Some medical experts that the media rely on as sources have undisclosed financial conflicts of interest.

A recent Slate article1 examines the troubling prevalence of undisclosed financial conflicts of interest among some of the medical experts that the media rely on as sources for disseminating healthcare information.

“Some experts who appear independent are, in fact, serving as stealth marketers for the drug and biotech industries, and reporters either don’t know about their sources’ conflicts of interests, or they fail to disclose them to the public.”

The articles exposes a recent episode of the public radio series, The Infinite Mind called “Prozac Nation: Revisited.” The episode featured four prestigious medical experts, including the host, who discussed the controversial link between anti-depressants and suicide without it ever being revealed that they all had financial ties to manufacturers of anti-depressants. It was also not disclosed that The Infinite Mind receives unrestricted grants from drug makers, including Eli Lilly, Inc., the manufacturer of Prozac.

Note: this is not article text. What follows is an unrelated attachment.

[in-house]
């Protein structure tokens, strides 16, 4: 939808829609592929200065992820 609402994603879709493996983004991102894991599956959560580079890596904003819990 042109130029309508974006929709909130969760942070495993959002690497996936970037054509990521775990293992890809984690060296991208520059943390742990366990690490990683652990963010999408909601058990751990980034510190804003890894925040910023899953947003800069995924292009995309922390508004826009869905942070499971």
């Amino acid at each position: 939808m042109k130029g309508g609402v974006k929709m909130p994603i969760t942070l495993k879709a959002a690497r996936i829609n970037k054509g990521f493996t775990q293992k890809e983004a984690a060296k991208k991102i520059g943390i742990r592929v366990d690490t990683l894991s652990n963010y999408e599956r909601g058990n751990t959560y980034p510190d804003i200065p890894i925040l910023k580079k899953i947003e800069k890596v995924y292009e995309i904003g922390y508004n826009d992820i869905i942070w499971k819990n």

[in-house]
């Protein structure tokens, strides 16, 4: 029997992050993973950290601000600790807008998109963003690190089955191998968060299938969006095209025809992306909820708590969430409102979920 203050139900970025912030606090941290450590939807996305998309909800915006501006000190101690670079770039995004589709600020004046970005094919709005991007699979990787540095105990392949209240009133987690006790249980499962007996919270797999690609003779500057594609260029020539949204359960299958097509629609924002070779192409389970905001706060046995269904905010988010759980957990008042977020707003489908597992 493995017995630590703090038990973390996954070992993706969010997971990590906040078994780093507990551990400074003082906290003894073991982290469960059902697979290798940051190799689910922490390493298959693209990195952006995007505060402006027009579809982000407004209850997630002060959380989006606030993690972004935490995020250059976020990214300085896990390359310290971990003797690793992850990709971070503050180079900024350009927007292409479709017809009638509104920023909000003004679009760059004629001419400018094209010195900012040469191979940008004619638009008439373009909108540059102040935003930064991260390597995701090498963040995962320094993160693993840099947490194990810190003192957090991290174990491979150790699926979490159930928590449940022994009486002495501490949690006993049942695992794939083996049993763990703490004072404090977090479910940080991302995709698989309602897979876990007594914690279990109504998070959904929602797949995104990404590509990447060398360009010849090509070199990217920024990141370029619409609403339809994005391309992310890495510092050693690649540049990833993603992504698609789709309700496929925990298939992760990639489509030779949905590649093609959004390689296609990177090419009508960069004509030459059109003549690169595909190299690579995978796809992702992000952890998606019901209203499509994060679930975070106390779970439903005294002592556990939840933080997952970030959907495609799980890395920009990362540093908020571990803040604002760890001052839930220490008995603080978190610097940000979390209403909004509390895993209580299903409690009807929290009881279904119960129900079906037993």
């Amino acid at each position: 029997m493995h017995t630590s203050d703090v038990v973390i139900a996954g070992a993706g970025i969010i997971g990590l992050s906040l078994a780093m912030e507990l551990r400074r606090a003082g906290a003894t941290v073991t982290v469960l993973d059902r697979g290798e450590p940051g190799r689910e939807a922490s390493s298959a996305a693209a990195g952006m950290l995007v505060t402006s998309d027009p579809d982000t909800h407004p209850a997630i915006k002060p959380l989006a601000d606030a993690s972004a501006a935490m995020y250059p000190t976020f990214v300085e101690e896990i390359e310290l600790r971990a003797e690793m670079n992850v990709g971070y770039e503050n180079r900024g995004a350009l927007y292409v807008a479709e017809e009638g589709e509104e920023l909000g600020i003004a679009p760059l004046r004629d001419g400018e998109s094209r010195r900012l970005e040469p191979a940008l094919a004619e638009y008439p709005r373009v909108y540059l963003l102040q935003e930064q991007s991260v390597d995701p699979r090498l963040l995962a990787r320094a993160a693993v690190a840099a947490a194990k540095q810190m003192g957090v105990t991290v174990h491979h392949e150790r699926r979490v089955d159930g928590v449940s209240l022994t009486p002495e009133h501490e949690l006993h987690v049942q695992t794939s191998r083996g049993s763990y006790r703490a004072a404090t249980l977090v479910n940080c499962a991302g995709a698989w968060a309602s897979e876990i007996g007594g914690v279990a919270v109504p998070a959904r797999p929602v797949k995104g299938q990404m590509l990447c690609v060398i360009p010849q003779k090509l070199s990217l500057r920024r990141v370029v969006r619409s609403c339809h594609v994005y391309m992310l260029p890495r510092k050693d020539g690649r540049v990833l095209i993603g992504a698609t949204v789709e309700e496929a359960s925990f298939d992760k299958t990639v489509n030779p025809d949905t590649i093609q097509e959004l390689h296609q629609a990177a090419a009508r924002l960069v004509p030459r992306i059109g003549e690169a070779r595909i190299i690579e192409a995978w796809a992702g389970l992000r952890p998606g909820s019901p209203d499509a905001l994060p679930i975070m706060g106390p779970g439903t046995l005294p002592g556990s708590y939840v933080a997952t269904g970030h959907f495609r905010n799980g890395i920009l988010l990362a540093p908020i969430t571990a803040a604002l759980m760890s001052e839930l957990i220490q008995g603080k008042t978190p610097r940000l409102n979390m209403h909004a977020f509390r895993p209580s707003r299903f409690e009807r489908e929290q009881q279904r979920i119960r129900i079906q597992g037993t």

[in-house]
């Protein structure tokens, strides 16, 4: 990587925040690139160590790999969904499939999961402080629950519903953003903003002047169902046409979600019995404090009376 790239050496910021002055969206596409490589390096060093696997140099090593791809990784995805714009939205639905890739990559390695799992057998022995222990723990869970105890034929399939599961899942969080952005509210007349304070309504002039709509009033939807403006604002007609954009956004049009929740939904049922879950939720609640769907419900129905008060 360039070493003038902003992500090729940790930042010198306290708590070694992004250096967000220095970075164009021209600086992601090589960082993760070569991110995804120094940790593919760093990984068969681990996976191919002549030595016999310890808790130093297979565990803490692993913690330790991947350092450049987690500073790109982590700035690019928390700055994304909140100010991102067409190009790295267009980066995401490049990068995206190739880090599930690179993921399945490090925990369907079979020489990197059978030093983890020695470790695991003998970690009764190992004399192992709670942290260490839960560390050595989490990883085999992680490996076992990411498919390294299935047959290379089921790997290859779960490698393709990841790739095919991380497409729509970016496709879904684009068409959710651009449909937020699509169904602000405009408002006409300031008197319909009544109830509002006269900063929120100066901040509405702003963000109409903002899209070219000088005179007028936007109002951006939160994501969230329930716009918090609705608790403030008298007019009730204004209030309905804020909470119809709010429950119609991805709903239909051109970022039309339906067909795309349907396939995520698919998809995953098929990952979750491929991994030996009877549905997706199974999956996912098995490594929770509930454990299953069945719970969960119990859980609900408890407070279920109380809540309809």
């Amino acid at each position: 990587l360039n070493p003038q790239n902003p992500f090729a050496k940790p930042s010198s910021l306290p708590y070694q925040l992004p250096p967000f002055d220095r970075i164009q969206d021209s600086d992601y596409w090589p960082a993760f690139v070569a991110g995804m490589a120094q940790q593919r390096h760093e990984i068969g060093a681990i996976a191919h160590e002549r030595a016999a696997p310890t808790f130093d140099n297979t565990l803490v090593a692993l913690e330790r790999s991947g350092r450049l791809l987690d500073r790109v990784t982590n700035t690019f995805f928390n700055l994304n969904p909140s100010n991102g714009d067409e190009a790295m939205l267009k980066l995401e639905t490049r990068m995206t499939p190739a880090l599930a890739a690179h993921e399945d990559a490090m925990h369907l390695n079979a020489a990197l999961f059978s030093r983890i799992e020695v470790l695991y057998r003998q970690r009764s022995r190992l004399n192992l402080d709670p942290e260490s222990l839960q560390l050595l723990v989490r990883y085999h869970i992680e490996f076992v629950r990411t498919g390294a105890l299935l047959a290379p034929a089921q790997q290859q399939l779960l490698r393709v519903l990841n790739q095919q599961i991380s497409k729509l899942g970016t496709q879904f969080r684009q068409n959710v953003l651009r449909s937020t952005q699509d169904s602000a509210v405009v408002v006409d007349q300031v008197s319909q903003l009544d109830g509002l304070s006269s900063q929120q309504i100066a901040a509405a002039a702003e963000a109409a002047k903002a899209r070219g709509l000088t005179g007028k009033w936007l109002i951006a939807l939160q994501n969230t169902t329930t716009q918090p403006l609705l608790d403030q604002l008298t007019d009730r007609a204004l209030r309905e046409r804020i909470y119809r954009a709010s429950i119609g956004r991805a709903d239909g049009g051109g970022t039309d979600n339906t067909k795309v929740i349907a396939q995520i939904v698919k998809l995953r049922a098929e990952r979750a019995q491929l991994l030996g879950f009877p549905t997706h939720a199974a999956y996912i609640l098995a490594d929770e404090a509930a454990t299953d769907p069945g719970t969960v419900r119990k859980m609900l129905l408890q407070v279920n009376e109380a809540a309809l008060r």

As a resource for journalists, Slate is currently offering (via email), an international list of nearly 100 prestigious independent medical experts who claim to have had no financial ties to drug and device manufacturers for at least the past five years.

Read the full article…


1 Brownlee, Shannon and Lenzer, Jeanne, Stealth Marketers: Are Doctors Shilling For Drug Companies on Public Radio?, Slate 6 May 2008,

Related Research:

Apr. 2006-2008 Review,,

Scope and Impact of Financial Conflicts of Interest in Biomedical Research, JAMA 22 Jan. 2003,

Association Between Industry Funding and Statistically Significant Pro-Industry Findings in Medical and Surgical Randomized Trials, CMAJ 14 Feb. 2004,

Institutional Academic–Industry Relationships, JAMA 17 Oct. 2007,